SPOTLIGHT: Marcia Ball and Dr. Ronald Anderson

September 17, 2019 Dr. Ronald Anderson and Marcia Ball Join Board of Directors The RLS Foundation is pleased to announce two new mem...

September 17, 2019

Dr. Ronald Anderson and Marcia Ball Join Board of Directors

The RLS Foundation is pleased to announce two new members of the Board of Directors. Both have been long time supporters and members of the Foundation and now will be donating their time and talent to help propel the Foundation into 2020.

Linda Secretan, Secretary and Chairman of the RLS Foundation Nomination Committee explains, “Last September at the RLS Patient Symposium hosted by the RLS Foundation in La Jolla, we had an opportunity to meet many faithful Foundation members. It was a pure pleasure for your board members to meet so many for whom our shared mission and vision resonates. Marcia Ball and Dr. Ron Anderson were two of those enthusiastic members who expressed interest in how they might carry forward the effort on behalf of all of us, our families, and friends who are suffering from this increasingly well-known disease. Each brings a singular perspective and unique talents to the effort; we are grateful to them for joining the team!”

Ronald E. Anderson, PhD

Ronald E. Anderson, PhD was born in Sikeston, Missouri in 1941, but grew up in Addis Ababa, Ethiopia from 1944-1953. He received his Bachelor’s Degree in psychology from La Sierra University and his PhD in sociology from Stanford University. He went on to become a professor of sociology at the University of Minnesota and continued to teach for nearly four decades. As an academic, his early work focused on social and institutional factors as they relate to the development of technology-based teaching. His interdisciplinary work in sociology, educational research, and computer science has earned him honors and awards for outstanding service from the American Sociological Association, the American Educational Research Association, and the Association for Computing Machinery.

Dr. Anderson is now an emeritus professor of sociology and is the founder of the Foundation for the Relief of Suffering. Since retiring, compassion and human suffering have been his primary interest. This led to the discovery of indicators of compassion and caring in society and the development of Good Societies Index. Anderson has authored numerous scholarly articles and books and continues with these pursuits. He hopes to contribute to the RLS Foundation by focusing on the suffering of those with RLS.

Anderson brings to the board his personal experience with RLS. Although he was diagnosed with RLS over 20 years ago, he suffered from augmentation and struggled to find a healthcare provider that met his needs. After contacting the RLS Foundation he was able to find a physician and receive the appropriate treatment for his RLS, which he states, “transformed my life by giving me freedom from pain and sleeplessness.” Anderson now wishes to give back to the RLS Foundation and the RLS community in return for the help that he received.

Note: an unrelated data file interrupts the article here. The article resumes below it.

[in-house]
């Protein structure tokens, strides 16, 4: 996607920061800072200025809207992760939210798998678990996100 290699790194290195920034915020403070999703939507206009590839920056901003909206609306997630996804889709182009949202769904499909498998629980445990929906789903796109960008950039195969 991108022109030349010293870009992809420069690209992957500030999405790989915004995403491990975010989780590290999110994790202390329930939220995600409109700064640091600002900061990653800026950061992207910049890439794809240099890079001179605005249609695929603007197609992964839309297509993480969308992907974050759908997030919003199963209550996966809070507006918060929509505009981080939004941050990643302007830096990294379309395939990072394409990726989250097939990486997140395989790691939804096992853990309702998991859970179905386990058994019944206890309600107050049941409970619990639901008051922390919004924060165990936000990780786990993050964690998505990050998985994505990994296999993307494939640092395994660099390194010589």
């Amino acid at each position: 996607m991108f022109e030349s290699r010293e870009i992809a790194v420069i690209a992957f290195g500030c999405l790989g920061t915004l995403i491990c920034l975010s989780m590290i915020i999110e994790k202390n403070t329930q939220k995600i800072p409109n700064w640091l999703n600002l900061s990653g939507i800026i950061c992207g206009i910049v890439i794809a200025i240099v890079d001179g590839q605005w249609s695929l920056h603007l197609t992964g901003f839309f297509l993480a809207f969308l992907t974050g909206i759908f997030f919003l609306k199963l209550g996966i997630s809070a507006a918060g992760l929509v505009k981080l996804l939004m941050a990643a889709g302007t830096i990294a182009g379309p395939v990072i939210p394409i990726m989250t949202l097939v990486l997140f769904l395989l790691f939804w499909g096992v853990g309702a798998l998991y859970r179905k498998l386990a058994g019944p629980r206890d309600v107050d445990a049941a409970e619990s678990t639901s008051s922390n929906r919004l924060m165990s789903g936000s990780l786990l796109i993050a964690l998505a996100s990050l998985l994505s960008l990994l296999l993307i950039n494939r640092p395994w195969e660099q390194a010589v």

Marcia Ball

Marcia Ball was born and raised in Cleveland, Ohio. She received her Bachelor’s Degree in Elementary Education/Speech from Westminster College and her Master’s Degree in Early Childhood/Special Education from George Washington University. Ball spent her career as an elementary school teacher, taking on major projects such as redesigning and executing a New Resource Room at Walter Hays Elementary School in Palo Alto, California. Although teaching will always be her passion, she began volunteering after motherhood and has been a dedicated volunteer since—actively giving back to the Detroit community where she resides. In recognition for her work, she has been the recipient of several outstanding volunteer awards, including the Junior League of Detroit’s Adult Well Being Award, for her extraordinary service to the senior community.

Ball explains the impact of volunteering and what she calls the power of a cup of water: “Every person that walks into the front door of the hospital has something on their heart or mind, often a burden they cannot share. When offered a smile and a cold glass of water, I have offered them a very simple gesture which lets them know that someone cares about them. It can make the waiting in the ER seem tolerable, it can calm someone’s anxious spirit and it can soften the blow of hard news to another person. Yes, one cup of ice water is what I have to offer the RLS community. I can make a night seem shorter, calm one as they pace the floor because sleep won’t come, or stop the tears of one who is so frustrated with these legs that won’t stop. I can’t cure RLS, but I can offer a cold cup of water.”

After having RLS for over 30 years, and seeking care from a knowledgeable healthcare provider when her RLS was untreated for at least 10 years, Ball was particularly drawn to the Foundation’s mission to educate the medical community and the general population on RLS. She plans to use the lessons that she has learned from teaching and volunteering to serve the RLS community.

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